Which brings me to chocolate milk. Is it food? or is it candy? Although nobody says it this way exactly, this question is really at the crux of this latest flare up. In fact, this is just the latest salvo in a long-standing fight over the role of candy in school lunches. This was one the candy industry was probably fated to lose, but believe it or not, there was a time when candy was on the “approved” list. Clearly, if the fight now is about chocolate milk rather than chocolate bars, times have changed. But the terms of the fight have stayed eerily constant.
Chocolate milk is an odd hybrid, with an interesting history of its own. In the nineteenth century, there really was no “chocolate milk” as we know it today. Chocolate in sweetened milk was for sick people, old people, people who couldn’t stomach much else. Chocolate was viewed as providing sustenance and strength to the weak and infirm, a sort of tonic with vaguely healthful properties.
Chocolate milk in the twentieth century came to be increasingly associated with childhood. Prior to the “chocolate milk revolution” in the 1950s, cold chocolate milk was not really feasible. Hot chocolate was the childhood equivalent of hot coffee, a combination of sweetness and milkiness that seemed essentially infantile. But hot chocolate required heating milk (a delicate operation) and measuring and mixing at the stove. Not difficult, but not something kids would do alone. Instant chocolate milk mix changed the playing field: Nestle, Carnation, Ovaltine were all introduced in the early 1950s, a time when food engineering introduced the TV dinner and other “convenience” monstrosities to the American table. Now children could enjoy delicious chocolate milk any time, with no mess and no trouble. Ads for these products feature cherubic children and pudgy hands mixing and drinking dark brown elixirs.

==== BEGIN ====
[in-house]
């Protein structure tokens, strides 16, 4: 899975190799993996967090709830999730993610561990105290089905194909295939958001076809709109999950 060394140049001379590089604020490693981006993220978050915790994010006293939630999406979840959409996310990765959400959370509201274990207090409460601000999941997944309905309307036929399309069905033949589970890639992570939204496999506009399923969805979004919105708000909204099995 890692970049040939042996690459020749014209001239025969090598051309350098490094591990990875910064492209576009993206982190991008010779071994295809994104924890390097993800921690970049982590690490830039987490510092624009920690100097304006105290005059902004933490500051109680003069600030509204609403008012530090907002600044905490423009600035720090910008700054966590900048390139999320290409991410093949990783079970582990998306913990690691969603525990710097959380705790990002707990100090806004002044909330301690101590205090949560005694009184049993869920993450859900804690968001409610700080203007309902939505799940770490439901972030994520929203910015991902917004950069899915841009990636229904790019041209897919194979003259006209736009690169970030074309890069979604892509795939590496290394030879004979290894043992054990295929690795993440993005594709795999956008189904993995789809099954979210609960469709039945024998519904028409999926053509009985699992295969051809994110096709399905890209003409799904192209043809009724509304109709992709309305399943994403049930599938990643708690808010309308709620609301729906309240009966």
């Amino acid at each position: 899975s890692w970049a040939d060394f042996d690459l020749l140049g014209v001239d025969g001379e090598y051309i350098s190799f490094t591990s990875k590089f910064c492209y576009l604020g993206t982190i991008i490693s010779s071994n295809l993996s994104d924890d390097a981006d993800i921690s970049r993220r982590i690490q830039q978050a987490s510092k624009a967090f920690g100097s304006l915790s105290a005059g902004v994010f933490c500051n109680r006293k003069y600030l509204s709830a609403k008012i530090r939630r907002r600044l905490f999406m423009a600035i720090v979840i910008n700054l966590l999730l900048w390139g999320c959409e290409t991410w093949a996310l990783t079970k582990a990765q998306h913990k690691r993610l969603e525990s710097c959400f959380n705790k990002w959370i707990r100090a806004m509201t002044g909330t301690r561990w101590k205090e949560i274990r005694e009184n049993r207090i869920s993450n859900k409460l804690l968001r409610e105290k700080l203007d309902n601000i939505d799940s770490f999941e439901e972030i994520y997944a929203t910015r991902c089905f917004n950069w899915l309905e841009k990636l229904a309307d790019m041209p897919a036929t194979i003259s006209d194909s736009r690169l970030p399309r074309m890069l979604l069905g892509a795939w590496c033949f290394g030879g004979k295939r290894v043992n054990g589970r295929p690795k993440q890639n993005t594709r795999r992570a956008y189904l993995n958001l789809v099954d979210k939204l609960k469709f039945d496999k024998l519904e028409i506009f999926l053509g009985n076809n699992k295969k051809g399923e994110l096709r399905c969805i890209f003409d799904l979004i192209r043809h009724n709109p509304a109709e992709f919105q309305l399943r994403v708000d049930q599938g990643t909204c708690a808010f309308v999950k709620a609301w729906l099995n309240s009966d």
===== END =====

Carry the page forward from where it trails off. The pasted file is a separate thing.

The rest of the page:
Chocolate milk was a big part of twentieth century childhood, to be sure. But chocolate milk at home as a snack or a treat in the context of all the other foods that mother has chosen is one thing. And for the most part, those 1950s kids were skinny and didn’t know a thing about diabetes or pediatric heart disease.
For most U.S. kids in the twenty first century, chocolate milk every day on the school lunch line is something else. For kids with serious food and health issues, the line between food and candy needs to be drawn, and it needs to be crystal clear. And we all need to acknowledge: chocolate milk is candy. That is to say, chocolate milk should be enjoyed as a treat, occasionally, not as a daily beverage.
They say kids won’t drink milk unless its flavored. They say at least chocolate milk has the nutrients of milk. They say it’s better than soda.
By this logic, I should have a screwdriver with my oatmeal every morning. Because otherwise, I just won’t drink that orange juice.
Teach kids to drink soda, they drink soda. Teach them soda is a bad choice, give them water, they’ll drink water. Chocolate milk is no different. Pandering to the lowest denominator, the sweet tooth, and insisting that children will do no better if given the chance is just patronizing. The school lunch programs are making huge improvements. In the New York City schools, they are eating the whole grain breads, they are learning about fresh fruits and vegetables. Alice Waters has her kids eating okra and kale, for pete’s sake. Will kids drink less milk when it’s not sweet chocolate? Some. But that’s because they had the chocolate to start with. We need a little re-education here. There is no reason they can’t learn to appreciate the difference between real food and nutritionally tarted-up candy.